The researchers at Carnegie Mellon University’s Wilton E. Scott Institute for Energy Innovation had a question: how is innovation in cleantech different from other industries? In a world where “startup” is synonymous with app-coding software developers, what makes or breaks a clean-energy venture?
To answer this question, Wells Fargo Innovation Incubator (IN2) Channel Partner Center for Cleantech Entrepreneurial Excellence (an initiative of the Scott Institute) interviewed entrepreneurs on differences in funding, organizational structure, and startup strategies, through on-campus workshops at Carnegie Mellon University (CMU) and at Northwestern University in Chicago.
“You have some similar things, such as figuring out who your customer is and how much they are willing to pay. But we found some differences too,” said Anna J. Siefken, the center’s director. Their findings are now available in a best-practices guide for budding entrepreneurs, The Ins and Outs of Cleantech Innovation and Entrepreneurship.
As one of the 55 incubators, accelerators, and universities around the United States that recommends startup companies to IN2, Carnegie Mellon is the recipient of several Channel Partner Strategic Awards intended to nurture the clean-energy innovation ecosystem. In CMU’s first two years as awardee, the university assigned itself two tasks: 1) Discover what’s different about cleantech and 2) Create a local support network for Pittsburgh’s burgeoning cleantech scene.
Energy Startup Life: It’s Complicated
The Carnegie Mellon University “primer” contains guidance for entrepreneurs in any field, but also highlights specific concerns for the electron-moving industry.
Difference 1: The Horizon for Investors
Dozens of investors interviewed for the report discussed the difficulty of finding financial backers who could wait out the iterations of R&D and technology validation.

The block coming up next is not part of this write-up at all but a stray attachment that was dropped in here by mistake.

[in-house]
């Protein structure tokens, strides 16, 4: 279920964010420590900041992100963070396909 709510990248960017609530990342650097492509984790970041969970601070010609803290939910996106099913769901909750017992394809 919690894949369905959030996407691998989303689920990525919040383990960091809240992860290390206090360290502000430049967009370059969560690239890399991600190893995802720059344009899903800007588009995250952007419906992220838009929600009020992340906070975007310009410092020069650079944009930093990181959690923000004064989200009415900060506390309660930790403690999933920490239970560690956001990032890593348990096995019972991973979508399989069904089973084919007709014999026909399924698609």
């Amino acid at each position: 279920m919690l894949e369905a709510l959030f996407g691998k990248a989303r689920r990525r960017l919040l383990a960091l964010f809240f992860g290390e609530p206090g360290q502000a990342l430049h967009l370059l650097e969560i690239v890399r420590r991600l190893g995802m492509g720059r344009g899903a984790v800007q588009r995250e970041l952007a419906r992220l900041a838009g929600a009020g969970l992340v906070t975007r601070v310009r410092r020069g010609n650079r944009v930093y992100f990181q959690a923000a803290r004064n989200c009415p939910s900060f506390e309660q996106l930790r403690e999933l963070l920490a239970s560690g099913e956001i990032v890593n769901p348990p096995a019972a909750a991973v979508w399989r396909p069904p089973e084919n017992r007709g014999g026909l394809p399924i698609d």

“One thing we found to be particularly important is not just capital, not just resources, but patient capital,” says Siefken. “When you are talking about manufactured products or social impact investing, you need financial supporters who understand how long some of this work takes.”
Difference 2: The Flexibility to Change Course
The CMU researchers found that in cleantech, entrepreneurs had to be able to shift their plans as they learned more about the industry, or tailor their products to feedback. Mentors were particularly important in this field, Siefken says, because the energy system is so complicated and the set of potential customers is so specialized and concentrated.
“In energy, sometimes you think you’ve solved one problem but in reality, you’ve solved another,” she said.
Difference 3: Slow Down the Scale-Up
Because of the predominance of software innovation, the idea of “scaling up” quickly has tremendous appeal to startups. But the CMU researchers found that isn’t the best strategy in cleantech, says Siefken. Patient capital is a strategy that encourages the focusing and perfecting of a technology before widespread adoption.
Telling Pittsburgh’s New Tech Story
Pittsburgh is known as a tech hot spot; it boasts five major programs for autonomous vehicle testing programs. And, it’s a hub of AI and robotics research. But the cleantech scene was burgeoning quietly right under CMU’s nose. In their research, the team found 46 energy-related startups in the area, from technologies for generation, transmission, and building efficiency to the food-water nexus and beyond.
CMU is hoping to assemble all these pieces into a community through a communications plan, marketing campaign, and outreach efforts. Siefken says they plan to promote this aspect of Pittsburgh to local entities like the visitors’ bureau and neighborhood business improvement districts. They hope to create a local economy where workers can move from one company to the next as their career progresses without having to leave the area.
For instance, the Wilton E. Scott Institute recently hosted a panel on amplifying the impact of clean energy technologies at its annual conference, CMU Energy Week. The discussion drew on the expertise and experience of leading innovation managers from the U.S. Department of Energy national laboratory system, pioneers in new approaches to innovation, a private sector perspective on innovation collaborations, and the role of philanthropy in leveraging investment partnerships.
Siefken says that this kind of synergy is precisely what is useful about being a part of the IN2 network: “The most valuable thing is the network we encounter with other partners – being a part of something that’s all driving in the same direction.”